Mitral regurgitation (formerly called mitral insufficiency) results in a volume load on the heart (increases preload) and reduces afterload. The result is an enlarged LV with an increased ejection fraction (EF). Over time, the stress of the volume overload reduces myocardial contractile function; when this occurs, there is a drop in ejection fraction and a rise in end-systolic volume. Mitral regurgitation may arise from any portion of the complex valve apparatus ( such as leaflets, annulus, chordae, papillary muscles, or LV free wall) and may present acutely or chronically.
Table of Contents
Pathophysiology of Mitral insufficiency
- Abrupt elevation of left atrial pressure in the setting of normal LA size and compliance, causing backflow into pulmonary circulation with resultant pulmonary edema.
- As cardiac output decreases because of decreased forward flow, hypotension and shock can occur
- Gradual elevation of left atrial pressure in the setting of dilated LA and LV (with increased left atrial compliance)
- LV dysfunction occurs due to dilation
- Pulmonary HTN can result from chronic backflow into pulmonary vasculature
Causes of Mitral insufficiency
- Endocarditis (most often Staphylococcus aureus)
- Papillary muscle rupture (from infarction) or dysfunction (from ischemia)
- Chordae tendineae rupture
- Mitral valve prolapse (MVP)
- Rheumatic fever
- Marfan syndrome
- Cardiomyopathy causing dilation of mitral annulus
- The acute form is associated with much higher mortality
- Survival is related to extent of Left Ventricular cavity dilation
Clinical Features of Mitral regurgitation
- Dyspnea on exertion, PND, orthopnea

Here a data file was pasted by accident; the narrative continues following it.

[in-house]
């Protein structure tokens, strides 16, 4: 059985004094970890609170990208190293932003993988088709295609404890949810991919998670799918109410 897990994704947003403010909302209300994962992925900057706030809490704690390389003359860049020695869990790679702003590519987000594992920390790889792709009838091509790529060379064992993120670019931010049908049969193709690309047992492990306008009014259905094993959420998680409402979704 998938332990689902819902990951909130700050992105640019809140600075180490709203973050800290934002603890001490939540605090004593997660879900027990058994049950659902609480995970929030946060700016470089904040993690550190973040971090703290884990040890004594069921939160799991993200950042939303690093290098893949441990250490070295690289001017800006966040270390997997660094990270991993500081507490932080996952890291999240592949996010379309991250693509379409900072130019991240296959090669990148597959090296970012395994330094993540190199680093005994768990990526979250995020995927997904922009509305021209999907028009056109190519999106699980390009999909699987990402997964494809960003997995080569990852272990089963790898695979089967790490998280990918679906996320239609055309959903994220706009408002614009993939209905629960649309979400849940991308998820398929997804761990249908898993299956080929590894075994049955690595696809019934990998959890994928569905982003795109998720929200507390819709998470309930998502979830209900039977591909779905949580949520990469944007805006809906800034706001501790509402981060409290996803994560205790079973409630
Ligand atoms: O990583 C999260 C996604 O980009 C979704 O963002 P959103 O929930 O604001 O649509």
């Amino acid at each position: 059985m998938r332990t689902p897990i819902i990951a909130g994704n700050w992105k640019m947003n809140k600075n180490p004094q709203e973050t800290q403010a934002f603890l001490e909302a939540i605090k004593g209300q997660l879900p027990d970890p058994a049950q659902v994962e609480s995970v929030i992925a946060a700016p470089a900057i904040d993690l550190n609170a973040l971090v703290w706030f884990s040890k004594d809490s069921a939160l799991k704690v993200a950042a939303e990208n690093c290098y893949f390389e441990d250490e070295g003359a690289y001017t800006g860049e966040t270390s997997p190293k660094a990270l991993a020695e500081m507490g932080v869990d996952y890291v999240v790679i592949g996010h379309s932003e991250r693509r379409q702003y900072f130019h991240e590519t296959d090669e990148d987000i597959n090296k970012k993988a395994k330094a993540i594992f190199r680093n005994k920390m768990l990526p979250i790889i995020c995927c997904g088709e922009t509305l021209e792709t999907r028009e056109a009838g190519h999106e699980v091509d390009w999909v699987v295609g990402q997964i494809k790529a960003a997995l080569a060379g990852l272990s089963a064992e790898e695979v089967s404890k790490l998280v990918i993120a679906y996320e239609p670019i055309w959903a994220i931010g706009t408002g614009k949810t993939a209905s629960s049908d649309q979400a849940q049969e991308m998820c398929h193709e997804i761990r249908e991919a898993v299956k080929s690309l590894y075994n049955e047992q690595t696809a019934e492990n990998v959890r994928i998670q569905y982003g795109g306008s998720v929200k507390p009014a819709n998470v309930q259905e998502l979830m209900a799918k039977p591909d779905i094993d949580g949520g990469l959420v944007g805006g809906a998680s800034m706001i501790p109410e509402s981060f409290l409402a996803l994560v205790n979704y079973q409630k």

- Pulmonary edema
- Mitral regurgitation murmur is Holosystolic (starts with S1 and continues on through S2) at the apex, which radiates to the back or clavicular area, depending on which leaflet is involved
- AFib is a common finding
- Other findings: Diminished S1, widening of S2, S3 gallop; laterally displaced PMI; loud, palpable P2 and typical mitral regurgitation murmur
Characteristics of Mitral Regurgitation murmur
- CXR findings: Cardiomegaly, dilated LV, pulmonary edema.
- Echocardiogram: MR; dilated LA and LV; decreased LV function. It should be performed serially in patients with known Mitral regurgitation
- Afterload reduction with vasodilators is recommended for symptomatic patients only; they are not recommended in most asymptomatic patients as they may mask the progression of the disease
- Chronic anticoagulation if the patient has AFib
- IABP can be used as a bridge to surgery for acute MR (decreases afterload and favors normal flow, not regurgitant flow)
- Mitral valve repair (preferred) or mitral valve replacement.
Indication for Surgery
Acute Mitral regurgitation
Chronic symptomatic Mitral regurgitation
Asymptomatic MR with LVEF <60% or LV end-systolic diameter >40 mm
Pulmonary Hypertension caused by MR
New-onset Atrial Fibrillation
Chronic severe primary MR when another cardiac surgery is planned.
Mitral regurgitation resulting from ischemia-induced dysfunction of the papillary muscle should improve after appropriate revascularization.
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